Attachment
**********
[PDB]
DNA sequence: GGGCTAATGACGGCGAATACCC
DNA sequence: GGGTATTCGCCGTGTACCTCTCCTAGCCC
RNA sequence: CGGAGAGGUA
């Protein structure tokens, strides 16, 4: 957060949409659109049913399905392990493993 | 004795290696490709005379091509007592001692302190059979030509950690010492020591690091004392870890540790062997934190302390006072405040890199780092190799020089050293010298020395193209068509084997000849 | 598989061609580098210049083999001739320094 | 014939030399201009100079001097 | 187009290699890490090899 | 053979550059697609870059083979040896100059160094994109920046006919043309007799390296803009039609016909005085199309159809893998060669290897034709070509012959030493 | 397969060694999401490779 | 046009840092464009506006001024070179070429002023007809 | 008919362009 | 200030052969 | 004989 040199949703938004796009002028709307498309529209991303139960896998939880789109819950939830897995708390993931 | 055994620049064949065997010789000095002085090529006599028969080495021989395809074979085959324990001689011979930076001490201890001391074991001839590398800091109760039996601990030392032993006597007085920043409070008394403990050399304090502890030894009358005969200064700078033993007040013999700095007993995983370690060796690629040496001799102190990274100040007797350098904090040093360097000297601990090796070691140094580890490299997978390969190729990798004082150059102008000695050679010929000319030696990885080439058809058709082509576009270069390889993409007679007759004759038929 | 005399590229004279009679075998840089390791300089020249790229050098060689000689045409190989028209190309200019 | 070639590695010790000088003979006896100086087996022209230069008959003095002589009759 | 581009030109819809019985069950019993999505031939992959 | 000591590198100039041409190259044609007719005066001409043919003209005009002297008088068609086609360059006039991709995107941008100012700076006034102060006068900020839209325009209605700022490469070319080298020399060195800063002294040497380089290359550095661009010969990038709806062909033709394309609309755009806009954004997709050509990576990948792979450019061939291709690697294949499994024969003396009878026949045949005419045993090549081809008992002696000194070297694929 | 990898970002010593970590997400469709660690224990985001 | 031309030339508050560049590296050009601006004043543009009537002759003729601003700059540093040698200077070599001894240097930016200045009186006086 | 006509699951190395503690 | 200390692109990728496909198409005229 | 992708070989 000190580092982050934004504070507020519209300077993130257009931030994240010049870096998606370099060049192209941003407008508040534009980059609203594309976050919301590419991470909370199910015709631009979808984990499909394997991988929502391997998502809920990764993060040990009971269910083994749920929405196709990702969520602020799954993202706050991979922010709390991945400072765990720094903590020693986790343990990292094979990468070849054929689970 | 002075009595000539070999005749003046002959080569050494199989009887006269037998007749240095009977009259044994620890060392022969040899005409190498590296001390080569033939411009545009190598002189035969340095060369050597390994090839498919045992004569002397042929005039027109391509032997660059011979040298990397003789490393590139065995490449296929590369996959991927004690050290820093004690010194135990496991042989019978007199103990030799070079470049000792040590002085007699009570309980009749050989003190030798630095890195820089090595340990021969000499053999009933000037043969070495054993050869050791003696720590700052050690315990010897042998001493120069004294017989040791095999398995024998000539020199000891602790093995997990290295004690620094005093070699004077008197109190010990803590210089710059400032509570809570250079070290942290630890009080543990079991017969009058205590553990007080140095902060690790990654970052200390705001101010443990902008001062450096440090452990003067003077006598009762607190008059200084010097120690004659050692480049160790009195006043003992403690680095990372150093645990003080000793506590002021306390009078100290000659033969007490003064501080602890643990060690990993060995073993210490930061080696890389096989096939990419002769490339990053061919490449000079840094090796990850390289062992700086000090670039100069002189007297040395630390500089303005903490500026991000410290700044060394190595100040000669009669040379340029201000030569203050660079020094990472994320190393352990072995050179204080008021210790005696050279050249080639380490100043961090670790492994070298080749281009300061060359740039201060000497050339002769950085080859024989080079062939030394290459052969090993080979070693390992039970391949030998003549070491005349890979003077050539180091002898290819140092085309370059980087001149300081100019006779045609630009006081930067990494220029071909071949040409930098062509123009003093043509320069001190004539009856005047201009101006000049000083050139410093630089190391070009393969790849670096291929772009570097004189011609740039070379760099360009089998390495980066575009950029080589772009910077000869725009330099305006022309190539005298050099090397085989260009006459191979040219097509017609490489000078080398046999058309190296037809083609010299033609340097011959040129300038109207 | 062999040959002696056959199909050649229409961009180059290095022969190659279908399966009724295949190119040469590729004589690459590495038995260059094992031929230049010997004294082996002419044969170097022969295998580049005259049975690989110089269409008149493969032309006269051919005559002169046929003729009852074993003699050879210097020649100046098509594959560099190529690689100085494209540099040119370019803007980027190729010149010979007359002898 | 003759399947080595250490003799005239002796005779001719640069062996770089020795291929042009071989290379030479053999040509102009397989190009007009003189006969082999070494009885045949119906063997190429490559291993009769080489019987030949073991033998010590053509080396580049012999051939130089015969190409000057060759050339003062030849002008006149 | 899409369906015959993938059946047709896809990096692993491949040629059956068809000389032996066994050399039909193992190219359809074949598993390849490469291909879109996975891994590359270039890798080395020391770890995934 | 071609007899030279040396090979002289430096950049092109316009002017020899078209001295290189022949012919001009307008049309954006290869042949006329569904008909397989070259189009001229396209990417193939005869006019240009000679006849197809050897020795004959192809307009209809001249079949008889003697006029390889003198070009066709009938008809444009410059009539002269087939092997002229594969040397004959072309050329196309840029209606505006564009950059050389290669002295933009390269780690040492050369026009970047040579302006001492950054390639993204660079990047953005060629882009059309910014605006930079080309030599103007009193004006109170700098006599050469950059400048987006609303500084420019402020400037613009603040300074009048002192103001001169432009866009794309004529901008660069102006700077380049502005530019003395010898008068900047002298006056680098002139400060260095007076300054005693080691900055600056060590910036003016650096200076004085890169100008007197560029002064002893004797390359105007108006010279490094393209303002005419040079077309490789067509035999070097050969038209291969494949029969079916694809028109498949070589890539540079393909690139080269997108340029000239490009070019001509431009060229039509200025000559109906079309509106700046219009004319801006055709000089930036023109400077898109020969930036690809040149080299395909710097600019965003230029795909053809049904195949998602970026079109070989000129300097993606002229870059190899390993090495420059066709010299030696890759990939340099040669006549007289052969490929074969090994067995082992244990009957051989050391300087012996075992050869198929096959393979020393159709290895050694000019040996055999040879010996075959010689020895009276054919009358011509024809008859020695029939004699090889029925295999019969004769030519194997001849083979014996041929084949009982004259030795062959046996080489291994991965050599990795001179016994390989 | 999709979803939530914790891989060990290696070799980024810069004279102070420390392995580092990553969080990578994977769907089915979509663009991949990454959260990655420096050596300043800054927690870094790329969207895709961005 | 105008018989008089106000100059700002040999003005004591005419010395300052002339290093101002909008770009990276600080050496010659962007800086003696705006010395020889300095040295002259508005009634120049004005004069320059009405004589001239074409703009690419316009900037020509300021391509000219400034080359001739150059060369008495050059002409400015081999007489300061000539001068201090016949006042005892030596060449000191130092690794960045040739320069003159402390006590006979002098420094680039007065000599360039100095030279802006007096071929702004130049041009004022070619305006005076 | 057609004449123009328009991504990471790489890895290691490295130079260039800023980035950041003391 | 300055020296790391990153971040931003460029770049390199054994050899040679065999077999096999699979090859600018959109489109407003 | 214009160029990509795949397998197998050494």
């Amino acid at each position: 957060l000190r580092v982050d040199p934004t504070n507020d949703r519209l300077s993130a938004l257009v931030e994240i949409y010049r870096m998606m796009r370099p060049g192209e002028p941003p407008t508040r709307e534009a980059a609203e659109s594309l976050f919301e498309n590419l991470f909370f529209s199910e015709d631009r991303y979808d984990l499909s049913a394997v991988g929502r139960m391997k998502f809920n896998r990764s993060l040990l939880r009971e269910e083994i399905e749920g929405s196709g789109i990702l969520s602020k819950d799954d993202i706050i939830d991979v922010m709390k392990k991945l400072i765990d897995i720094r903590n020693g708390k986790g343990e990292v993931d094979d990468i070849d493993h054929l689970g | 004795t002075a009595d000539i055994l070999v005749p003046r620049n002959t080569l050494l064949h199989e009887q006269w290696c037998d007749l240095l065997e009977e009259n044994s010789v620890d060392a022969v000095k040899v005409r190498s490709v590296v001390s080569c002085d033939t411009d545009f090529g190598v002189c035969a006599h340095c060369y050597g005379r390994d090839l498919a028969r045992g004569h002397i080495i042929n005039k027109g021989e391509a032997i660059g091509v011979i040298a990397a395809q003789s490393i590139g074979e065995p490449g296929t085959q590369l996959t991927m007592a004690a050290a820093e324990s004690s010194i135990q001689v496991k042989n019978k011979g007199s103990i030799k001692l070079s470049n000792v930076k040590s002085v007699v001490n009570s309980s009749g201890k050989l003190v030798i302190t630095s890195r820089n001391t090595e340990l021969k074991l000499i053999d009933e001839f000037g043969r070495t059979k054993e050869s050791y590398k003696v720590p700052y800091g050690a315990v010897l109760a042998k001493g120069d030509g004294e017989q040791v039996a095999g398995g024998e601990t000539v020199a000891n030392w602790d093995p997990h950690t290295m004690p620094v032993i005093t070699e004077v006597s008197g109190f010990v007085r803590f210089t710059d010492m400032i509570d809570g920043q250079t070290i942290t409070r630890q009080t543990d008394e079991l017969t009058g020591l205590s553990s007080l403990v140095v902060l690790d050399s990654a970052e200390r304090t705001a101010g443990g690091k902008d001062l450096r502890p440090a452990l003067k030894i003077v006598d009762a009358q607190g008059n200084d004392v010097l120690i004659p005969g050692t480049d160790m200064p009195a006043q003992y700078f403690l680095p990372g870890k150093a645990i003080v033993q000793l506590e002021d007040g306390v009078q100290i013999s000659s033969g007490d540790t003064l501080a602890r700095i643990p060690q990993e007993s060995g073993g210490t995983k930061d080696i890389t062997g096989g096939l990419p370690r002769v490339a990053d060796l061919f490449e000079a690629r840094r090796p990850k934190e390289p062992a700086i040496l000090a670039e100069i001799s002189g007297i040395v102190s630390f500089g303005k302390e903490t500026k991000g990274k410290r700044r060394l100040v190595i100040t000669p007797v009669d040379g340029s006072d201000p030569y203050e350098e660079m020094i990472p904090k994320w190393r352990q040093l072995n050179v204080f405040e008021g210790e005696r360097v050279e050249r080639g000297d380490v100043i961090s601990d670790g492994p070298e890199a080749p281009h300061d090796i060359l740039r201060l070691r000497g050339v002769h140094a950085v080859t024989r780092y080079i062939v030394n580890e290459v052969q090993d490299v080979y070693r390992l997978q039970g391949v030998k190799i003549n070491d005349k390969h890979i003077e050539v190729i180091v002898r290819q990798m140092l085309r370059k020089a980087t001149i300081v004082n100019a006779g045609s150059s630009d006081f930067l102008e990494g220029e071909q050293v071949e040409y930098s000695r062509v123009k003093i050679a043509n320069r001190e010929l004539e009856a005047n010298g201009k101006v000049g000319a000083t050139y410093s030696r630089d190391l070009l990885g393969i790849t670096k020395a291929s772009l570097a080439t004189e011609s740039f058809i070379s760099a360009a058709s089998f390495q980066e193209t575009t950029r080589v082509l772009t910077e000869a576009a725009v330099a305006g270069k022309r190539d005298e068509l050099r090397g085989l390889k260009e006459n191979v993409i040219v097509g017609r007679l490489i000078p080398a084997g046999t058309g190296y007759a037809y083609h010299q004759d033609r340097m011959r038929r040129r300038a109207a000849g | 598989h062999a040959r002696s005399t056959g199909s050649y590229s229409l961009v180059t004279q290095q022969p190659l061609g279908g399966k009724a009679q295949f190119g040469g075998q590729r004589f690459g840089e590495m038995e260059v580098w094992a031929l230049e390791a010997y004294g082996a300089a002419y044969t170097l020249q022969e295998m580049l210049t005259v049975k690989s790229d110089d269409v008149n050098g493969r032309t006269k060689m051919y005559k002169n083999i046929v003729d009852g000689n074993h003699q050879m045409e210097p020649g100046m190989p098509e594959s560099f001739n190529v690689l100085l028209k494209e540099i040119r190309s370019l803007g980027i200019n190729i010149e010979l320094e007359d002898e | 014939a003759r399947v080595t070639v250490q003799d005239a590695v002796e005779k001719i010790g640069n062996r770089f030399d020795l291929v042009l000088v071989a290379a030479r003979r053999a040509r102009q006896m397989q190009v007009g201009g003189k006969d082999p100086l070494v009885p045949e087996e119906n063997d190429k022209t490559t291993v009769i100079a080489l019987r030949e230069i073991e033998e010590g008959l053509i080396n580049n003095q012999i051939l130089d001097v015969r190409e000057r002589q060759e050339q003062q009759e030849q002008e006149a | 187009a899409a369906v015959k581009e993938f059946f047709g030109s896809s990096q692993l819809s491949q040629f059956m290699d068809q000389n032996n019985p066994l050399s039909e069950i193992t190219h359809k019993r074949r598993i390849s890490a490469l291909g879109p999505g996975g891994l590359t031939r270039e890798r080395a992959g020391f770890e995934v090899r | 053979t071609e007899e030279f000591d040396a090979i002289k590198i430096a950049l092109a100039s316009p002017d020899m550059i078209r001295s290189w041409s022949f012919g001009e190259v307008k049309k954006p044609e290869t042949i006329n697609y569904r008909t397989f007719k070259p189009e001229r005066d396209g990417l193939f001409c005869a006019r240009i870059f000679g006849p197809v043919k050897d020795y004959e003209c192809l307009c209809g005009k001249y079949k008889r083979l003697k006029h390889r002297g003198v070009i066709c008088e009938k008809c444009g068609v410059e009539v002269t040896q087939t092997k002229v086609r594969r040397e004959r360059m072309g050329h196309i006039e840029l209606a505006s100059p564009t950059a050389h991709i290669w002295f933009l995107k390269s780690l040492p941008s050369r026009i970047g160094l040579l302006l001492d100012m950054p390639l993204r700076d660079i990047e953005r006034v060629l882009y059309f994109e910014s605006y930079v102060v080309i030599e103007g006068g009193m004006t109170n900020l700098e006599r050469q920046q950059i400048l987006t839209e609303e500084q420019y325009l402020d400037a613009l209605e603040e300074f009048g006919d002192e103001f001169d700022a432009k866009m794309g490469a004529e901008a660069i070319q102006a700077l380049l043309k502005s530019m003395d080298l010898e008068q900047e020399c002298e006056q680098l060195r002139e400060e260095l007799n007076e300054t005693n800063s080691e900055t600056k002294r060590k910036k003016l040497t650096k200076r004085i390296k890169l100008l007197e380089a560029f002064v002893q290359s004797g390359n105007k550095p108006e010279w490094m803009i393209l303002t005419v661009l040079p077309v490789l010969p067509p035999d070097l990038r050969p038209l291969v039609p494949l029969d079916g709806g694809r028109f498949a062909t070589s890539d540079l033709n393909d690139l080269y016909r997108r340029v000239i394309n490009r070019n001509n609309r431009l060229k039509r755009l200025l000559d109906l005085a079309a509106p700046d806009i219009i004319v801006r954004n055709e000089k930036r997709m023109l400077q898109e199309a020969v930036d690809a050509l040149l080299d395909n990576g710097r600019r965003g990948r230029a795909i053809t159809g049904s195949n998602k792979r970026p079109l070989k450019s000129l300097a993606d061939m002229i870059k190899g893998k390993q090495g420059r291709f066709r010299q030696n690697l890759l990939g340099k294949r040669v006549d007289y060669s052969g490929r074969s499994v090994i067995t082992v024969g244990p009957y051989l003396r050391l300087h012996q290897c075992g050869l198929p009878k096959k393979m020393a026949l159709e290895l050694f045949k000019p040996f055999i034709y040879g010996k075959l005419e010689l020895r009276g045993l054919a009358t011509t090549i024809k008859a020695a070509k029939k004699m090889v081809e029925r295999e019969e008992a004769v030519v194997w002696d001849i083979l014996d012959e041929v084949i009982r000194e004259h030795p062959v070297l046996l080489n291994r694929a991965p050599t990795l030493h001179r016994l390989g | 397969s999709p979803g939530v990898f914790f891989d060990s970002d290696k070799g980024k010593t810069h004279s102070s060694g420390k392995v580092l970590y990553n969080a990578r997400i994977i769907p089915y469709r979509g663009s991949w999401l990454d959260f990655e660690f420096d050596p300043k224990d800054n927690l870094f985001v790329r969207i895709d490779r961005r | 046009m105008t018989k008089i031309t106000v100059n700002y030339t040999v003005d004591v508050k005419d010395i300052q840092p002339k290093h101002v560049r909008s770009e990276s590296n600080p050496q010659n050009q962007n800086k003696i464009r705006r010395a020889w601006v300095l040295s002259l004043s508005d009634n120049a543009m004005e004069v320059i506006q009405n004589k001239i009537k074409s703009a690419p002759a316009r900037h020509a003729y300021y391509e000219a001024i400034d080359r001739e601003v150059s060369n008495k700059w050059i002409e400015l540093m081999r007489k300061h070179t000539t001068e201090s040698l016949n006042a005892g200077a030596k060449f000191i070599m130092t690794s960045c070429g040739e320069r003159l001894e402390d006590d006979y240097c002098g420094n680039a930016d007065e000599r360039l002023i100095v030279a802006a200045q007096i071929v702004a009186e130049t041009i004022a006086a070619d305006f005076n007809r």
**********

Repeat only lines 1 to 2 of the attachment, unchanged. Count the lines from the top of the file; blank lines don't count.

[PDB]
DNA sequence: GGGCTAATGACGGCGAATACCC